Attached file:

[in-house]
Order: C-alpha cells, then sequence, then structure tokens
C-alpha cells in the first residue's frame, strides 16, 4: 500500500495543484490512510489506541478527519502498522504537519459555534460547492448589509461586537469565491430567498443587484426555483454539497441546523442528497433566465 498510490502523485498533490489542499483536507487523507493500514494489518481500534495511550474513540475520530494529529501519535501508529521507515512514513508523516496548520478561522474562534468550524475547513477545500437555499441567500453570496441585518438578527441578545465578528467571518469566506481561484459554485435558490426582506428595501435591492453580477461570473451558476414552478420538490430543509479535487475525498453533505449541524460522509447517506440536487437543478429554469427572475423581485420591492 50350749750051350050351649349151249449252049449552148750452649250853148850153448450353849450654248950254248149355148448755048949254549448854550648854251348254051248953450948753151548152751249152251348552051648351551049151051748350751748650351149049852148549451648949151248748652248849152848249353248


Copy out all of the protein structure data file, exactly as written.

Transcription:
[in-house]
Order: C-alpha cells, then sequence, then structure tokens
C-alpha cells in the first residue's frame, strides 16, 4: 500500500495543484490512510489506541478527519502498522504537519459555534460547492448589509461586537469565491430567498443587484426555483454539497441546523442528497433566465 498510490502523485498533490489542499483536507487523507493500514494489518481500534495511550474513540475520530494529529501519535501508529521507515512514513508523516496548520478561522474562534468550524475547513477545500437555499441567500453570496441585518438578527441578545465578528467571518469566506481561484459554485435558490426582506428595501435591492453580477461570473451558476414552478420538490430543509479535487475525498453533505449541524460522509447517506440536487437543478429554469427572475423581485420591492 50350749750051350050351649349151249449252049449552148750452649250853148850153448450353849450654248950254248149355148448755048949254549448854550648854251348254051248953450948753151548152751249152251348552051648351551049151051748350751748650351149049852148549451648949151248748652248849152848249353248